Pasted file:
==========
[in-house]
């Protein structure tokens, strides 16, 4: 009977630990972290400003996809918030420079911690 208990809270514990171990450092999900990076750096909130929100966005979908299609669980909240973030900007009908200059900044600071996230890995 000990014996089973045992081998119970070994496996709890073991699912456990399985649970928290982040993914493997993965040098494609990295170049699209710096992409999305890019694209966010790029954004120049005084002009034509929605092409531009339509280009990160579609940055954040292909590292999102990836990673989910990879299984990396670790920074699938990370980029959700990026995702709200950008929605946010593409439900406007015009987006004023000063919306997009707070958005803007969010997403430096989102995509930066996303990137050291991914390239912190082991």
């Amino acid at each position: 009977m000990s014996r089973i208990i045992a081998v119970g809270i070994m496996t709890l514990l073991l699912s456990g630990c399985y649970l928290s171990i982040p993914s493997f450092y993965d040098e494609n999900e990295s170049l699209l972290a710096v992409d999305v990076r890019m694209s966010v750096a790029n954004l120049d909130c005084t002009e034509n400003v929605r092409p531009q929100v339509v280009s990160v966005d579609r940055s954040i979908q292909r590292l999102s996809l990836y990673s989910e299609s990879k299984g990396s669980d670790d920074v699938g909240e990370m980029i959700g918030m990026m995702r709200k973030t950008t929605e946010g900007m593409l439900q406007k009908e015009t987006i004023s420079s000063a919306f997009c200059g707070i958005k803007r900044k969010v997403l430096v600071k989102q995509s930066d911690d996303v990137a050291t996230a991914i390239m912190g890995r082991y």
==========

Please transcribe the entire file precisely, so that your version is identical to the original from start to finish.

[in-house]
């Protein structure tokens, strides 16, 4: 009977630990972290400003996809918030420079911690 208990809270514990171990450092999900990076750096909130929100966005979908299609669980909240973030900007009908200059900044600071996230890995 000990014996089973045992081998119970070994496996709890073991699912456990399985649970928290982040993914493997993965040098494609990295170049699209710096992409999305890019694209966010790029954004120049005084002009034509929605092409531009339509280009990160579609940055954040292909590292999102990836990673989910990879299984990396670790920074699938990370980029959700990026995702709200950008929605946010593409439900406007015009987006004023000063919306997009707070958005803007969010997403430096989102995509930066996303990137050291991914390239912190082991």
């Amino acid at each position: 009977m000990s014996r089973i208990i045992a081998v119970g809270i070994m496996t709890l514990l073991l699912s456990g630990c399985y649970l928290s171990i982040p993914s493997f450092y993965d040098e494609n999900e990295s170049l699209l972290a710096v992409d999305v990076r890019m694209s966010v750096a790029n954004l120049d909130c005084t002009e034509n400003v929605r092409p531009q929100v339509v280009s990160v966005d579609r940055s954040i979908q292909r590292l999102s996809l990836y990673s989910e299609s990879k299984g990396s669980d670790d920074v699938g909240e990370m980029i959700g918030m990026m995702r709200k973030t950008t929605e946010g900007m593409l439900q406007k009908e015009t987006i004023s420079s000063a919306f997009c200059g707070i958005k803007r900044k969010v997403l430096v600071k989102q995509s930066d911690d996303v990137a050291t996230a991914i390239m912190g890995r082991y």